If you’re a woman in peri- or post- menopause and want to lose the weight, particularly the belly fat that’s found you recently, you may be looking for the best exercise options.
Before you hit the treadmill for hours on end or register for the bootcamp that promised to torch calories, read this…
As a midlife woman going through hormone changes, you have a unique set of challenges. Mind you, you are not broken. I repeat; you’re not broken.
You do need something different than the most recent spewing of research on fat burning optimization, however.
You need research that directly pertains to you.
Cortisol levels rise with age and are elevated during menopause. So it’s only natural that during menopause your body is much more susceptible to the negative impact of cortisol.
That makes exercise for women going through menopause tricky. Exercise increases cortisol levels, some exercise more than others.
Short intense bouts of exercise can increase human growth hormone (HGH) and testosterone, and these hormones help you increase lean muscle that boost metabolism. This includes short weight training sessions (ideally twice a week) and short interval training sessions.
Too much of a good thing, however, will backfire on you
What you need as a woman in midlife who wants weight loss is the exercise sweet spot where there is an increase of hormones that play a positive role in supporting lean muscle… and a decrease in the level of hormones, namely cortisol, that encourage fat storage.
Short intense bouts of high intensity interval training (HIIT) are good. Long intense bouts of high intensity interval training begin to increase cortisol levels.
But here’s where we mess up…
It’s not uncommon for us to think that if a little is good, more must be better. You know who you are. So, if you tend to think that 20 minutes of HIIT is good, it’s not a big leap for you to assume that 30 minutes would give you even better results.
But if you go for it and you’re not seeing results — try reducing your exercise time. It’s likely that the longer workout is pushing you into elevated cortisol levels where your progress is halted.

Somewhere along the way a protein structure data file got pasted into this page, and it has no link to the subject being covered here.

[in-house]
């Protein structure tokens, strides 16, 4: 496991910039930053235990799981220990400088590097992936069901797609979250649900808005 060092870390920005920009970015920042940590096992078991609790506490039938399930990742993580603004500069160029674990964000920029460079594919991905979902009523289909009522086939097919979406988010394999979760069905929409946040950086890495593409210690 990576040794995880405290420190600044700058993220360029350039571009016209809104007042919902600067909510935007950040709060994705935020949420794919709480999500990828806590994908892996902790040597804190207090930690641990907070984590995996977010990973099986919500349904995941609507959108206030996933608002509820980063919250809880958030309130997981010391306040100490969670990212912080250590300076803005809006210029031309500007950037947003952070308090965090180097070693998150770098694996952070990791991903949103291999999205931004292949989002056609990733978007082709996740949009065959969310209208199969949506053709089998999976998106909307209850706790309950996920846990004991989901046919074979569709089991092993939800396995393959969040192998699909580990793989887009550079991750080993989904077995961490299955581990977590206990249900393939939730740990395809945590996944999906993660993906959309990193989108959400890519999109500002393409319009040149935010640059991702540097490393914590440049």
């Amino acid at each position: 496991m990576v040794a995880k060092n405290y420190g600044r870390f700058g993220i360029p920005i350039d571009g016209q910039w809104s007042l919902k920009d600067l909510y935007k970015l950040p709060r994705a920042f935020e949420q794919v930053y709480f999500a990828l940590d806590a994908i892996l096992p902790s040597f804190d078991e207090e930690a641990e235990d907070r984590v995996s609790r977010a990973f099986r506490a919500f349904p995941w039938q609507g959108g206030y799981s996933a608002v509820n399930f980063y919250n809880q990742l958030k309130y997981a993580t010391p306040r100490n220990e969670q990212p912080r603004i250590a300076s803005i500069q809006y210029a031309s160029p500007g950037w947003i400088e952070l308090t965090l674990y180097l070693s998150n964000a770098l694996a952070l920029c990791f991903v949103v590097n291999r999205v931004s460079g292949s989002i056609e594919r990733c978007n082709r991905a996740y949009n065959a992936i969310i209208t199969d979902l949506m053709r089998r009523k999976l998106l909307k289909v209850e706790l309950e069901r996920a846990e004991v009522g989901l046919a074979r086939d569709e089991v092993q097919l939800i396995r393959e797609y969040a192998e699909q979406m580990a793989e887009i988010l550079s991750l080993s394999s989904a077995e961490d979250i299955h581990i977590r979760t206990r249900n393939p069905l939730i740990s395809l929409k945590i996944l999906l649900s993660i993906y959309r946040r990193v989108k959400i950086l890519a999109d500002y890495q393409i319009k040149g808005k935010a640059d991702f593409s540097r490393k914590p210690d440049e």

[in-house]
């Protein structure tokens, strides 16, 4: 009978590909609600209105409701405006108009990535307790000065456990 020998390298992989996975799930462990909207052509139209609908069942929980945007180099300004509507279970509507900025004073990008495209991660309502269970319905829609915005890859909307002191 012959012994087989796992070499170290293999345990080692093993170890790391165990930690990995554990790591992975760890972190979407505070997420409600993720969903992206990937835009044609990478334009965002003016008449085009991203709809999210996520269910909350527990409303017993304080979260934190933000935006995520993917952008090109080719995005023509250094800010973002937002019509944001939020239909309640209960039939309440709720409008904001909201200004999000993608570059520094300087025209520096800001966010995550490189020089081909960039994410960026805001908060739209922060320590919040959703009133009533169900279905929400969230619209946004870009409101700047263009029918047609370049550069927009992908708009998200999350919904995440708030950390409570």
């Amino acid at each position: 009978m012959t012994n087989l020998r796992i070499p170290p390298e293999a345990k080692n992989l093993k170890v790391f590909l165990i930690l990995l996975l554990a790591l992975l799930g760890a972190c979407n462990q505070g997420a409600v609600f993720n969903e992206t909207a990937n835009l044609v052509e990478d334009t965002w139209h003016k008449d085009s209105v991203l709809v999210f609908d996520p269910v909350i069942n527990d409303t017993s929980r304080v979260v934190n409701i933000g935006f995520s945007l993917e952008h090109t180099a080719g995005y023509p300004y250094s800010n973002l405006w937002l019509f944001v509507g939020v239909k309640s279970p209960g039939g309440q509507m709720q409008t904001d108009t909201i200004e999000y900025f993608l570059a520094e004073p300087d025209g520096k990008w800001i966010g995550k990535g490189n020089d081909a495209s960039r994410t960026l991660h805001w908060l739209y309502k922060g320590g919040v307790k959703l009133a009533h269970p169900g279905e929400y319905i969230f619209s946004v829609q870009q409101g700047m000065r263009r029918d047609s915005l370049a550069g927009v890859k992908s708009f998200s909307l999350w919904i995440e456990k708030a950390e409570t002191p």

Long duration, moderate and high intensity activity also increases cortisol. In You Still Got It, Girl! I reported that at about seventy-five minutes of moderate activity, or shorter duration of sustained level of high intensity activity, cortisol increases.
On the other hand, relaxing activities that might be ignored because they don’t burn as many calories can reduce cortisol levels and therefore have a positive effect on fat loss.
Walking outdoors anywhere is helpful, but walking while communing with nature is most helpful at reducing cortisol, according to a study in the Journal of Physiological Anthropology back in 2007.
Enjoy biking, canoeing, hiking, paddle boarding? Go for it. Do your activity outdoors, in a natural setting if possible. The treadmill in your dark, dingy basement doesn’t have the same results. Head to the park if you’re in the city, and definitely take advantage of those country roads if that’s where you live.
Weight gain during menopause is a common complaint. The intuitive response is cut calories and increase calorie expenditure. Increasing exercise activity and decreasing caloric intake may backfire on you however. It is not just about the burning of calories but about hormone activity that results from activity, inactivity and your lifestyle.
Don’t choose your activities merely based on how many calories they burn, but on your joy factor.